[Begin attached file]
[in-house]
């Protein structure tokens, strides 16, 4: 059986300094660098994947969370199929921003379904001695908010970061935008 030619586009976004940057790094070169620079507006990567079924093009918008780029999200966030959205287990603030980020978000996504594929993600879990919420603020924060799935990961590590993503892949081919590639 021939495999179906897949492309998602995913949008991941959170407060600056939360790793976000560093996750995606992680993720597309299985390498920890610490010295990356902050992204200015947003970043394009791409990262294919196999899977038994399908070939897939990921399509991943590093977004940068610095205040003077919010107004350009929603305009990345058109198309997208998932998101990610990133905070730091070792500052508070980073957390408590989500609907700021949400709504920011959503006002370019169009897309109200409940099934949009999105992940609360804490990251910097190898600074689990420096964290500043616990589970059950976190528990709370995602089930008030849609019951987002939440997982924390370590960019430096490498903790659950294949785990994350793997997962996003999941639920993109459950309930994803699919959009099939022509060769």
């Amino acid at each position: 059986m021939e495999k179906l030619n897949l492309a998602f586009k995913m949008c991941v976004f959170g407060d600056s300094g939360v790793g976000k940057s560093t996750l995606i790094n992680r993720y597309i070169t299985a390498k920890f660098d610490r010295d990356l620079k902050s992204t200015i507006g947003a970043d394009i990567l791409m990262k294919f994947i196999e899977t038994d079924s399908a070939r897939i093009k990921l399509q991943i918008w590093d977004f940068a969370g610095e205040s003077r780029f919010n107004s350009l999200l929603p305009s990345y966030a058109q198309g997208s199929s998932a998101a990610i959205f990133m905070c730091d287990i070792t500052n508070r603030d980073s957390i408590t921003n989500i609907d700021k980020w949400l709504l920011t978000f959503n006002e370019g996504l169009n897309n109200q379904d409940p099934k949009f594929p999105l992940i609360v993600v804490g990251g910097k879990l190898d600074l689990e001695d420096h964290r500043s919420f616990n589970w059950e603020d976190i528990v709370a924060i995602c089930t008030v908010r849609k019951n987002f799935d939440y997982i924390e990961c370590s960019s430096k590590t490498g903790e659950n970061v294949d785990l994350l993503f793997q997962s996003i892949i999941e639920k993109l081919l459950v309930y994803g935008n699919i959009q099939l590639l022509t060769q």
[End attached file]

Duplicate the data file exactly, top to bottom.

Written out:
[in-house]
């Protein structure tokens, strides 16, 4: 059986300094660098994947969370199929921003379904001695908010970061935008 030619586009976004940057790094070169620079507006990567079924093009918008780029999200966030959205287990603030980020978000996504594929993600879990919420603020924060799935990961590590993503892949081919590639 021939495999179906897949492309998602995913949008991941959170407060600056939360790793976000560093996750995606992680993720597309299985390498920890610490010295990356902050992204200015947003970043394009791409990262294919196999899977038994399908070939897939990921399509991943590093977004940068610095205040003077919010107004350009929603305009990345058109198309997208998932998101990610990133905070730091070792500052508070980073957390408590989500609907700021949400709504920011959503006002370019169009897309109200409940099934949009999105992940609360804490990251910097190898600074689990420096964290500043616990589970059950976190528990709370995602089930008030849609019951987002939440997982924390370590960019430096490498903790659950294949785990994350793997997962996003999941639920993109459950309930994803699919959009099939022509060769």
């Amino acid at each position: 059986m021939e495999k179906l030619n897949l492309a998602f586009k995913m949008c991941v976004f959170g407060d600056s300094g939360v790793g976000k940057s560093t996750l995606i790094n992680r993720y597309i070169t299985a390498k920890f660098d610490r010295d990356l620079k902050s992204t200015i507006g947003a970043d394009i990567l791409m990262k294919f994947i196999e899977t038994d079924s399908a070939r897939i093009k990921l399509q991943i918008w590093d977004f940068a969370g610095e205040s003077r780029f919010n107004s350009l999200l929603p305009s990345y966030a058109q198309g997208s199929s998932a998101a990610i959205f990133m905070c730091d287990i070792t500052n508070r603030d980073s957390i408590t921003n989500i609907d700021k980020w949400l709504l920011t978000f959503n006002e370019g996504l169009n897309n109200q379904d409940p099934k949009f594929p999105l992940i609360v993600v804490g990251g910097k879990l190898d600074l689990e001695d420096h964290r500043s919420f616990n589970w059950e603020d976190i528990v709370a924060i995602c089930t008030v908010r849609k019951n987002f799935d939440y997982i924390e990961c370590s960019s430096k590590t490498g903790e659950n970061v294949d785990l994350l993503f793997q997962s996003i892949i999941e639920k993109l081919l459950v309930y994803g935008n699919i959009q099939l590639l022509t060769q």